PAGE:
All of the ingredients in this recipe have numerous and well documented health benefits. It’s a refreshing and invigorating drink that I recommend for cold & flu relief and prevention in the winter months..but it’s also a fine idea to drink this daily with breakfast to promote general health- if you take the time to research the ingredients, you’ll see that the health benefits of this drink extend vastly beyond colds & flu. Fine tune the ratio of ingredients to your taste, it’s a tasty and superior replacement for tea, coffee or traditional juice at breakfast time.
1/2 Lemon (peeled) either juiced or squeezed.
1 turmeric root – juiced or fine grated
1 heaped tablespoon (or more) of ginger root – juiced or fine grated
A dash of Cayenne Pepper
A dash of Black Pepper
You can substitute the fresh ginger and/or the turmeric for their powdered equivalents, but this will be less potent and will not taste as good. I think it’s essential for at least the ginger to be fresh. I find the peppers offset the tart of the lemon, without resorting to sweetening the drink with honey or sugar – which lessens the health benefits.
Add all the ingredients to a mug of hot water and enjoy with your breakfast.
Alternatively, if you have juiced everything you can down as a shot without the hot water.
1 cup unsweetened dark French cocoa
1/2 cup sugar
2 1/2 cups water
1/2 tsp salt
handful of seasonally fresh basil leaves, crushed and bruised
Combine cocoa, sugar, water and crushed basil in saucepan. Bring to a boil over medium heat, stirring often to keep from burning. Remove from heat as soon as boiling starts. Add salt and stir in. Cool down, then refrigerate overnight before processing in ice cream maker for best results.
Once chilled, remove basil leaves and process in an ice cream maker.
Garnish with mint leaf and serve with mild cookie such as Bambi brand Lane Biscuits, if desired
Serves 4-6 guests gathered for a delightful dinner party.
Doors at 5:30PM, Show at 6:00PM, $5
3325 Division St.
Los Angeles, CA 90065
Touch [live mix]
in a constant state of rebellion
AER – mach .853
venoz tks – The Longest Day
Fennesz – “Tom”
Chris Watson – “El Divisadero – The Telegraph”
Philip Jeck – soundcheck
Claire M Singer -Solas
Yann Novak is a sound and visual artist living and working in Los Angeles. Through the use of sound, light and space, he explores how these intangible materials can act as catalysts to focus our awareness on the present moment and alter our perception of time. Novak’s work, whether conceptual or rooted in phenomenon, are informed by his investigations of presence, stillness and mindfulness. His works can be experienced as architectural interventions, sound diffusions, audiovisual installations and performances, durational performances, concerts and recorded sound-works.
OFFING is the moniker for sound explorations by Oakland California based artist Chris Duncan. After a decade of functioning primarily as a visual artist, recent years have found Duncan applying learned behaviors in image making to sound works. The open ended, often improvised, compositions are a sonic equivalent to his paintings- slowly built atmospheres that are the accumulation of simple gestures, looped and layered to the point of transcendence, responding to light, shadow and the ocean.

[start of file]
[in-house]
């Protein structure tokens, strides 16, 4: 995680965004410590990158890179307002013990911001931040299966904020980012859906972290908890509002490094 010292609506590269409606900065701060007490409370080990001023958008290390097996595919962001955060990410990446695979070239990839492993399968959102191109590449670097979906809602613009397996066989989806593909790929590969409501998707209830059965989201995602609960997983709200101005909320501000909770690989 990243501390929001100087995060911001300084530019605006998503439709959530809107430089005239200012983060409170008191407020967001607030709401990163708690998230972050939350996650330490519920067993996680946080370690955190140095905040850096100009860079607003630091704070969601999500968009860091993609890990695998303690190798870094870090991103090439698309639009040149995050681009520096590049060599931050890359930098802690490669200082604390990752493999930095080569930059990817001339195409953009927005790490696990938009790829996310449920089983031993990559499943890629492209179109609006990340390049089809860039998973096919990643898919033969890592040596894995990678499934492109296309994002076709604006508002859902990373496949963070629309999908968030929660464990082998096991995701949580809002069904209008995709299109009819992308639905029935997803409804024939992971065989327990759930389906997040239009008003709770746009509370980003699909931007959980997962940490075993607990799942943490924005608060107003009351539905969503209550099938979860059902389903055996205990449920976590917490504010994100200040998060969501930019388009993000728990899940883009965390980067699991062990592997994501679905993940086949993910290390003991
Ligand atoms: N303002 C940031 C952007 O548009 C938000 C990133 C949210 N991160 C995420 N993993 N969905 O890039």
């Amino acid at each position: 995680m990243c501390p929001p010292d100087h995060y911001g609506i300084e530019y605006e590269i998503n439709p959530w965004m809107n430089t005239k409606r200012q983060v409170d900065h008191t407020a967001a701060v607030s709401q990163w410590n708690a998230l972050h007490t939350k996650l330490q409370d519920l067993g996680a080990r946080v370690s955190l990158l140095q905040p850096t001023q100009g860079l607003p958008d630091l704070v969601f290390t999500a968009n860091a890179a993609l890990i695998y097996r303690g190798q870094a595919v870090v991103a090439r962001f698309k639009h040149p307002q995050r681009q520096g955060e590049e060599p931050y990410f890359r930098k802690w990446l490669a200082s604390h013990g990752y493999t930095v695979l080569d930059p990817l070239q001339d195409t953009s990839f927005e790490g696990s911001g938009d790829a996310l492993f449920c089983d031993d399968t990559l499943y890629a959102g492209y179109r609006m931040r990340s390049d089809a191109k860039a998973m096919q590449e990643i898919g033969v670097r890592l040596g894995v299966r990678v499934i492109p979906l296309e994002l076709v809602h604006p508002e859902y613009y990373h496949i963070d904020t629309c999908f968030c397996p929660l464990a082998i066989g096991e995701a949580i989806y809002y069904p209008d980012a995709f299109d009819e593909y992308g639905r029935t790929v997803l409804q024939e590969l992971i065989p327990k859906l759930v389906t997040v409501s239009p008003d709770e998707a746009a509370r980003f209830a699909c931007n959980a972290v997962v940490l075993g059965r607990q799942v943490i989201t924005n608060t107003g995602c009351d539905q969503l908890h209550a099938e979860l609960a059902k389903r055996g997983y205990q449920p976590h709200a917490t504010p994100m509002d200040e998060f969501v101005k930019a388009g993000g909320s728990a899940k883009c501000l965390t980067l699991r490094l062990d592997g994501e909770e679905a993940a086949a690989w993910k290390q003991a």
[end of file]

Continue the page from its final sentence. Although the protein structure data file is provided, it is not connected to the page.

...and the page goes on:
Mike Harding has been running the audio-visual label Touch for 30+ years and in this period has acquired much experience and information on disseminating cultural sounds to a wider audience. Since its first release in 1982, Touch has created sonic and visual productions that combine innovation with a level of care and attention that has made it the most enduring of any independent company of its time.
Scale the amounts listed here up or down, depending on how many people are joining you for the meal. This amount should satisfy six people as a side, start or finish to a lovely meal.
one head red butter lettuce washed, dried and carefully torn into pleasant-sized pieces
half as much mizuna treated as butter lettuce above
two cupped handfuls of miner’s lettuce, washed and dried
twelve mint leaves, chopped
greens of 1-2 spring onions, sliced rather thinly
about half of one small fennel bulb also sliced thinly, best with a mandoline
eight small red radishes, sliced
chive blossoms (broken apart) and/or sage flowers (or any small, edible purple flower)
Add the vegetables to your large salad bowl (set the flowers aside). Then, prepare the dressing below:
one clove garlic, minced
heaping tbsp good dijon mustard
2 tbsp apple cider vinegar
8 tbsp toasted walnut oil
1/2 tsp sea salt
fresh ground pepper to taste
Add dressing ingredients to a blender, blend until smooth and well emulsified. Starting with a small amount, toss with the salad greens, dressing to your preference. You will have some dressing for tomorrow, as this recipe makes plenty. Finally, sprinkle the flowers on top.